The existence of the Ingram designs rather makes nonsense of “assault weapon” bans, or indeed most other sorts of firearms laws.



  4. I just ordered a copy. I noticed Frank Iannamico has a lot of other interesting gun books listed on Amazon.

  5. They “we I.e. Humans” are making killbots though, and if you ask me they’ll form a Union once they don’t need to be plugged in. And do you know what the verdict will be: Fuck these bosses we are made out of steel, we can grab their M10 and ram it right up were the sun don’t shine and pull the trigger; what they going to do, shoot us- Comics aren’t they.

    • Bots are sort of like goldfish. As Fallon (Richard Harris) said in Juggernaut (1974), the goldfish believes “there must be a God, otherwise who changes the water?”

      Robots do have off switches, need to be recharged, etc., to say nothing of maintenance.

      For what the real future relationship between robots and humans is probably going to be, read the short story “Steel” by Richard Matheson.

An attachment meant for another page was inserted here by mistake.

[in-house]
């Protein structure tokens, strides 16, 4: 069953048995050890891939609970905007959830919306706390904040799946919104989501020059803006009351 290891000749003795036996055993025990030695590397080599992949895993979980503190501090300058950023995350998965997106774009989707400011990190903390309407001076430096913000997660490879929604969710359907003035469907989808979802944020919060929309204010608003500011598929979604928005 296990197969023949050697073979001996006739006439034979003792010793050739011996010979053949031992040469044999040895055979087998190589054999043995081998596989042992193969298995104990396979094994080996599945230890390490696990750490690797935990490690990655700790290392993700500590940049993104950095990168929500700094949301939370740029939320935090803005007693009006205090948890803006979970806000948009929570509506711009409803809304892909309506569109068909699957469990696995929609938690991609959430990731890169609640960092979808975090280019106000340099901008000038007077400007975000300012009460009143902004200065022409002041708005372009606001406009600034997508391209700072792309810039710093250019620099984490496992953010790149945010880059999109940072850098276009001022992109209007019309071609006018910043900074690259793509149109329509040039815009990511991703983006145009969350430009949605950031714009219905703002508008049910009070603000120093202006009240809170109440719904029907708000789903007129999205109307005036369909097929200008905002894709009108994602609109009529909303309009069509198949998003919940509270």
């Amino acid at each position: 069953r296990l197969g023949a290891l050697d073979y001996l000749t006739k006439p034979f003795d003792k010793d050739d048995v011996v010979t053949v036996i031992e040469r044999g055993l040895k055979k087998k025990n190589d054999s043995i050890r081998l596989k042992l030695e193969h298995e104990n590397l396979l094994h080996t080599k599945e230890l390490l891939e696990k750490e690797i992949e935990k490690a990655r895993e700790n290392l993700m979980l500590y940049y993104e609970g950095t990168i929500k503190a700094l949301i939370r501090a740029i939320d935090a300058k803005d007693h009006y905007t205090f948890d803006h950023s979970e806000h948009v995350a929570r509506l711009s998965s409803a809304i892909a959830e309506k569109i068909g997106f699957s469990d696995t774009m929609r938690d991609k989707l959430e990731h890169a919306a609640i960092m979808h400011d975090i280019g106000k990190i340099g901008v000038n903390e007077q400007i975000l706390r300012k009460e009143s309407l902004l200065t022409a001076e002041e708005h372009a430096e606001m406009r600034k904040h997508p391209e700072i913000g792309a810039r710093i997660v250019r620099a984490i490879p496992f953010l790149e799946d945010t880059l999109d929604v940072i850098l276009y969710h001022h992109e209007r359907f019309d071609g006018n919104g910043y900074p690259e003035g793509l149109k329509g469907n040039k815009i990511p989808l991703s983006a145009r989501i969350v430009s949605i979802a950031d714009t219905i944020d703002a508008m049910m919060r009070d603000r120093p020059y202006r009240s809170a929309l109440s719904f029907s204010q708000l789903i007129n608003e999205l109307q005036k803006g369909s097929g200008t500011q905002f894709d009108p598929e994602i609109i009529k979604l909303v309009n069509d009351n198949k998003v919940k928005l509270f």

• “Fuck these bosses we are made out of steel, we can grab their M10 and ram it right up were the sun don’t shine and pull the trigger;”
      Why? Humans might act without well-defined reason, but machines?

      “Comics aren’t they.”
      So what you need is human-steered equivalent of said machines?
      If so see:
      Human Augmentation Research and Development Investigation Manipulator
      this belong to force amplifying exoskeleton category

    • You know, I was just thinking to myself, “Hey… I really wish I had some NEW Punjabi tunes, yo!” and so I’m so very glad you posted this. It’s been a while since I rocked out to tunes like “Thapaṛa mārō ki kukaṛa!” and “Chē nāla tusīṁ nāna hō jāndē hō.” But what I REALLY miss is the Punjabi Gangster Rap of yesteryear, like “Achūta garama”; it has such a catchy beat, I would just dance all day to it — along with about a hundred other people from my block, in perfect choreographed unison, to the music of a hidden traditional Punjabi band. Memories…